Live reviews

Quentin Collins Sextet (Road Warrior album launch) at Pizza Express

Quentin Collins Sextet (Road Warrior album launch) Pizza Express Jazz Club, 3 September 2019. Review by Brian Blain) Quite an occasion at Dean Street’s Pizza Express last Tuesday when two packed houses were treated to live performances of trumpeter Quentin Collins‘s new album, Road Warrior, with a dream New York rhythm section of Dan Nimmer (piano), Joe Sanders (bass) and Willie Jones III (drums), complementing and driving the front line of Collins and two brilliant saxophonists , the increasingly impressive Leo Richardson, and an established great, Alex Garnett. The lengthy single set began with the heavy percussive phrase that defines the melody line of the title track of the album, and from there to the dying fall of classic top-end Count Basie piano licks at the end of the evening’s solitary standard, the rarely heard Oh! Look At Me Now, we had been treated to a feast of writing and playing whose roots are deep in jazz’s real golden age.

Quentin Collins (centre) with Leo Richardson and Alex Garnett. (Photo: Goat Noise Photography)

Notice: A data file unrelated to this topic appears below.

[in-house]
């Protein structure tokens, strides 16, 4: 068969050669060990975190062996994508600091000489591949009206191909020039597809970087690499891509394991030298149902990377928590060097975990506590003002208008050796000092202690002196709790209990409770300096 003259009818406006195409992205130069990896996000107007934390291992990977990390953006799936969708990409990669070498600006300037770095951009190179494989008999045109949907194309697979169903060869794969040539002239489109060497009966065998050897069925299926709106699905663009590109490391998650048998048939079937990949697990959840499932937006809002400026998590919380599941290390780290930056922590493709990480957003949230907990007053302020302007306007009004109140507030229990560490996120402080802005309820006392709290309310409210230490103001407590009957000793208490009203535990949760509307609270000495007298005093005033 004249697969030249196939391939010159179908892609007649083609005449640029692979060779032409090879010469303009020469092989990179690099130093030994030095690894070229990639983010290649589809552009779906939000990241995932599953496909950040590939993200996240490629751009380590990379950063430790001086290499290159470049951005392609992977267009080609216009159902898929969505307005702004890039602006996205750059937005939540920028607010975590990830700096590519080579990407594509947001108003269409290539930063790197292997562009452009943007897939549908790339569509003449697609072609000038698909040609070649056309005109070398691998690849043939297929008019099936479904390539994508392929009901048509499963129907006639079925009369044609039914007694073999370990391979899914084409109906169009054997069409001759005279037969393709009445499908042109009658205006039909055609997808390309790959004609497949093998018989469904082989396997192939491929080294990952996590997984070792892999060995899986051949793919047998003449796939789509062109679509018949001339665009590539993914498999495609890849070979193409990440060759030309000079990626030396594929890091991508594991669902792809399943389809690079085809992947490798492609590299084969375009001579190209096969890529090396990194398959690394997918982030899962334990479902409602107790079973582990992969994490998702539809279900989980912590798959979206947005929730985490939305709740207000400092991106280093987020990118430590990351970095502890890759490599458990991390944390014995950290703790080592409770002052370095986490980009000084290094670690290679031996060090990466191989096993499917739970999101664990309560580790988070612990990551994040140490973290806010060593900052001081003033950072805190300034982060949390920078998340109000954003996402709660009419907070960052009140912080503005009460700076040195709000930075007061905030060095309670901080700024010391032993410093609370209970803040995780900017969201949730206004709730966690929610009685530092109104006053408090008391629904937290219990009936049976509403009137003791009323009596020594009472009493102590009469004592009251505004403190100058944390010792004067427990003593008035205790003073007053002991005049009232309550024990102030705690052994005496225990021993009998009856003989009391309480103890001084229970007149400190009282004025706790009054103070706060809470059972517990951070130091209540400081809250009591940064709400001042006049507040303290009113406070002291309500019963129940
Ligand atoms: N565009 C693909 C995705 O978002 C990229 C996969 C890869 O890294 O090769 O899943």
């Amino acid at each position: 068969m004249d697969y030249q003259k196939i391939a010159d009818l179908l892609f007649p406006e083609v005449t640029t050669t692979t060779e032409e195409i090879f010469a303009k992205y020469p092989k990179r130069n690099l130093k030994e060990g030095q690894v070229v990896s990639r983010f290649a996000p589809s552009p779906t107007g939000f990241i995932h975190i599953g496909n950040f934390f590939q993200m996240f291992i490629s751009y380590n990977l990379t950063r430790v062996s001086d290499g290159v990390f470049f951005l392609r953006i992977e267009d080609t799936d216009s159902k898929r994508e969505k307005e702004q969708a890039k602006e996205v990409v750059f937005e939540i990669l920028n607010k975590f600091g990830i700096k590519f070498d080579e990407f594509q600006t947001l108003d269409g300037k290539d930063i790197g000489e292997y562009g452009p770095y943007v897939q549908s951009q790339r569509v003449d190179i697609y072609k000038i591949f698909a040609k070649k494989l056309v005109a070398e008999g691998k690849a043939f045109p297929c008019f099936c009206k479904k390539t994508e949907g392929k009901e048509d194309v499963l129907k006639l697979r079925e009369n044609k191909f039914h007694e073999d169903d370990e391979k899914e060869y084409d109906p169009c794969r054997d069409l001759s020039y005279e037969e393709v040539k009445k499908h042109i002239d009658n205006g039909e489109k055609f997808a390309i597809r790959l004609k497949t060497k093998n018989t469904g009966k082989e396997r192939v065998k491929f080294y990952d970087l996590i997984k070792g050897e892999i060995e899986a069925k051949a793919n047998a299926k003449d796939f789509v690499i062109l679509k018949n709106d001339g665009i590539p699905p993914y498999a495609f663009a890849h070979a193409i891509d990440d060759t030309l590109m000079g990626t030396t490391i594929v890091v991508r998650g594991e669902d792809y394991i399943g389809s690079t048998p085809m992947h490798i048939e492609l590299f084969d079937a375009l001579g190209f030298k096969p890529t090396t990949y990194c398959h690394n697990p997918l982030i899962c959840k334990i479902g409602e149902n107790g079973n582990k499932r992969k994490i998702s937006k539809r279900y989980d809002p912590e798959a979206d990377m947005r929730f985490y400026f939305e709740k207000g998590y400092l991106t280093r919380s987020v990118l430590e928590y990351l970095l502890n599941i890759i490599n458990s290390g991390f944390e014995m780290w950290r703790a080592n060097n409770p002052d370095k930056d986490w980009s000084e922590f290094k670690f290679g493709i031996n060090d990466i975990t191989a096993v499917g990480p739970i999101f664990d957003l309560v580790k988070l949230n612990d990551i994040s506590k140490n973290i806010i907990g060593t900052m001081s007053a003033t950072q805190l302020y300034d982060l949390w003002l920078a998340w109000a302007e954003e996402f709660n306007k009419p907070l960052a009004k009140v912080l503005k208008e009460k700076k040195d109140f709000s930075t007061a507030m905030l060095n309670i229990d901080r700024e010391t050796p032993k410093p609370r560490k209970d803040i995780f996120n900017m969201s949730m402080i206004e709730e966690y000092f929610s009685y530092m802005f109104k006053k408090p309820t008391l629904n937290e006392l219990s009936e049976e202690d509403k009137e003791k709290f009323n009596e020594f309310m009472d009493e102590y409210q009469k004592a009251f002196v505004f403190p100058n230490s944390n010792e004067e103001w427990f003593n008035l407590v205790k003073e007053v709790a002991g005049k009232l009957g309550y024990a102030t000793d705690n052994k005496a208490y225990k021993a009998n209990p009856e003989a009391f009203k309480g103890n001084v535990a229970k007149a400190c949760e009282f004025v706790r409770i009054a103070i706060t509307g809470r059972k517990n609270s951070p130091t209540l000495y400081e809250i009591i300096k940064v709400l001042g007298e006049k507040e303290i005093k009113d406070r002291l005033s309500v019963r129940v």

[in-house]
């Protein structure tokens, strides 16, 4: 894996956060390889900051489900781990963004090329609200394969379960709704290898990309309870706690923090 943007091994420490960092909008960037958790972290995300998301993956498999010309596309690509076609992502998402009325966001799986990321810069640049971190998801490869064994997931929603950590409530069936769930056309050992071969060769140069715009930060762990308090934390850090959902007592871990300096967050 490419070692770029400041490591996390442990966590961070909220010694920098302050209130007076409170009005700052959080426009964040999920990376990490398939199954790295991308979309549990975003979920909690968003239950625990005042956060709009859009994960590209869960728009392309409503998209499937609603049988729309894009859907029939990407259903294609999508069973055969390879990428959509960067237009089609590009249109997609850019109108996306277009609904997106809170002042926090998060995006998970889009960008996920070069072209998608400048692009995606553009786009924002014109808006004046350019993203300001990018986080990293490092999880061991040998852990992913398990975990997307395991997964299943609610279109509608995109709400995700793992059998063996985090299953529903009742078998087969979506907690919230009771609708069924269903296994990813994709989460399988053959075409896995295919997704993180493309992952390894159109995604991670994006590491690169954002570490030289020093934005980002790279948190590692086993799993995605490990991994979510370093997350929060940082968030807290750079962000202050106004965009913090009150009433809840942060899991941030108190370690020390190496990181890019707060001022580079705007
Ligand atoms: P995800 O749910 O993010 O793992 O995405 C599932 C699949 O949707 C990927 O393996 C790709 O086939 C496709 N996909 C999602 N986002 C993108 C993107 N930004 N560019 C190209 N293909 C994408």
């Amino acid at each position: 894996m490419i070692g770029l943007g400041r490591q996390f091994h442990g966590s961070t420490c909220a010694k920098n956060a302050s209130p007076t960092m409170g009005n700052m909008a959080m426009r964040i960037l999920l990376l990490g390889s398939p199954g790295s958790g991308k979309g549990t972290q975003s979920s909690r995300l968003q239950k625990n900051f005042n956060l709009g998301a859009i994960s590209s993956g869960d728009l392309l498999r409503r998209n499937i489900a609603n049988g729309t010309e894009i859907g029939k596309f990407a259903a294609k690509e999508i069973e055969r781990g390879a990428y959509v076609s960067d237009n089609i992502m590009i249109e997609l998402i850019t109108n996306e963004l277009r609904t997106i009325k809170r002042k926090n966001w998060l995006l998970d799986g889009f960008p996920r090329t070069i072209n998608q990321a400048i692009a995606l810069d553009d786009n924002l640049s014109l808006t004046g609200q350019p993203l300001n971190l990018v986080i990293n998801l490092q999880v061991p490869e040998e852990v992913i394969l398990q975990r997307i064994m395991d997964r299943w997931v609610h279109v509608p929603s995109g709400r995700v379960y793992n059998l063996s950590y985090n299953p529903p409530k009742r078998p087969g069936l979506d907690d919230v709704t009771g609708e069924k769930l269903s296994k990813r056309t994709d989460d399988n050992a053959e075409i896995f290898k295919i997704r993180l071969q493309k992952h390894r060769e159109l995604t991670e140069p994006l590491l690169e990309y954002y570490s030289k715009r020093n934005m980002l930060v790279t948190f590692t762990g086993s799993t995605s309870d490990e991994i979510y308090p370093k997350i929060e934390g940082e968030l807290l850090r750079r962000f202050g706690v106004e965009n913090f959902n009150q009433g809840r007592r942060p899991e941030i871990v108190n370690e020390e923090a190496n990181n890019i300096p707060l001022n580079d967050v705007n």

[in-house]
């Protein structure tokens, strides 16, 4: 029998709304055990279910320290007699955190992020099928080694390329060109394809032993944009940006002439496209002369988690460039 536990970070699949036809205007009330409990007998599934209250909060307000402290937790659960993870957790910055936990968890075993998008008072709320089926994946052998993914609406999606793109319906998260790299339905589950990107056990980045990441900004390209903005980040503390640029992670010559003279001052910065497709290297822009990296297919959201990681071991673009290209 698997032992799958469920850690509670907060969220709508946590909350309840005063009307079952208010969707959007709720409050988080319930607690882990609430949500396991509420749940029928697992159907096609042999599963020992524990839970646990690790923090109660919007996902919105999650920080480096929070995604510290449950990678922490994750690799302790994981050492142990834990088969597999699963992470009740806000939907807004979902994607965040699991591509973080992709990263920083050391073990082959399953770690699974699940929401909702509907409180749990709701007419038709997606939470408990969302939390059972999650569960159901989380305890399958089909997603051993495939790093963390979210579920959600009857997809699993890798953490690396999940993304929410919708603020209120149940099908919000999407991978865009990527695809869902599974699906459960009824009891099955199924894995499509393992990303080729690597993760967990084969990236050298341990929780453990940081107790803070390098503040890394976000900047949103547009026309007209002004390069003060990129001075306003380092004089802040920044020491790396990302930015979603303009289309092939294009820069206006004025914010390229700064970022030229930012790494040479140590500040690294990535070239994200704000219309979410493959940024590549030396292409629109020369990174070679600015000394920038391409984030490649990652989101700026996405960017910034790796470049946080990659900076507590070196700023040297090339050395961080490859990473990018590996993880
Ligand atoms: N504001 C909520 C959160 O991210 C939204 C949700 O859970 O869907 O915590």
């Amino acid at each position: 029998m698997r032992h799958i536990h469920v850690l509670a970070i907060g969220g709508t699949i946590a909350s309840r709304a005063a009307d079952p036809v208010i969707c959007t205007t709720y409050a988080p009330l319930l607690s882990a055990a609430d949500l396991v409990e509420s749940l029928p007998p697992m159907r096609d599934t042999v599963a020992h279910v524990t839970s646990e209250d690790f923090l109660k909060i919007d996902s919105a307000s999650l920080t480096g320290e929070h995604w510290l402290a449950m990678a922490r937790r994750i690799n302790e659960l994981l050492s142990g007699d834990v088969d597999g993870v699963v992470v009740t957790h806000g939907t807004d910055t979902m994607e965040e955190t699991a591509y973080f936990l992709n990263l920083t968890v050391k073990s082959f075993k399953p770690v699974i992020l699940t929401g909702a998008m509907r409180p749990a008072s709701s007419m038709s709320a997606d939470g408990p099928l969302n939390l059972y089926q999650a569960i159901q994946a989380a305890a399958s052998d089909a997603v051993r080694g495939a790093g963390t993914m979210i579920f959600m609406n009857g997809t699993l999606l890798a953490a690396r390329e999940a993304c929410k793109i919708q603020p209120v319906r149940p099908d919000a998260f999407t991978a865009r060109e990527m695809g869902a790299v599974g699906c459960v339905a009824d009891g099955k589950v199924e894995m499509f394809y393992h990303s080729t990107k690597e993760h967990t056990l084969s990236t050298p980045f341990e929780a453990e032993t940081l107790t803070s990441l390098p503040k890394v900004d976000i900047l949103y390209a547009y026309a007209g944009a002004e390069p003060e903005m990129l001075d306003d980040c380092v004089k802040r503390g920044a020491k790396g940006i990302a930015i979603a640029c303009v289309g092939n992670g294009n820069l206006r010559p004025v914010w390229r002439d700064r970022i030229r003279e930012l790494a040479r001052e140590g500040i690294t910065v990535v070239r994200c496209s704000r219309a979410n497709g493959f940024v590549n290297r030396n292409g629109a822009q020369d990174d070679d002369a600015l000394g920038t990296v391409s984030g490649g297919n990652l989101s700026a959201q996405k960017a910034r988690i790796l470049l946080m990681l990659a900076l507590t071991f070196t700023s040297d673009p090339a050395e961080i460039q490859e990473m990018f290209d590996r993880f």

Hard bop doesn’t really cover what the band does – the writing is so much more interesting than the usual Blue Note blowing session. Nevertheless, there was a lot of Blakey Messengers inspiration in the rhythm section, especially Jones’s bottom-ended sound and multi-rhythmic patterns. Collins’ magnificently burnished trumpet sound and conception are right out of the school of Freddie Hubbard and Lee Morgan, but in a lovely slower composition, Collins’s Look Ahead, when he switched to the mellower flugelhorn, I was reminded of the Evans/Mulligan charts on the tracks that later became the Birth of the Cool album. Here was the same skill in creating voicings that suggested more than just three horns to create a much bigger sound. Indeed, by the time we got to The Hill, a composition by Tom Harrison, an important figure in this project, as writer of half of the material for the band, I found myself scribbling in response to the crisp lively sounds of the chart, the name Johnny Dankworth – yes that’s how he was known in those days – another brilliant writer who was also stimulated by the bright sounds of those same classic Birth of the Cool compositions. The Hill was a feature for pianist Dan Nimmer, who holds down the piano chair in Wynton Marsalis’ Jazz at Lincoln Center Orchestra, and his whole approach embraced so many facets of piano jazz with even a strong hint of those rhythmic displacements and chord voicings of Erroll Garner. In brief, with a rich mixture of backing riffs and harmonic carpets under solos, Collins and Harrison brought so much more to the table than the usual formulaic ‘head-solos-head’ of the hardbop revival. The Sextet with an English rhythm section with the truly great Winston Clifford will be in the South West from 21 September and then nationally. If you cannot track them down, chase up Road Warrior on the enterprising Ubuntu label; it is bound to be on a lot of ‘best-of’ lists come December. LINK: Quentin Collins feature and dates

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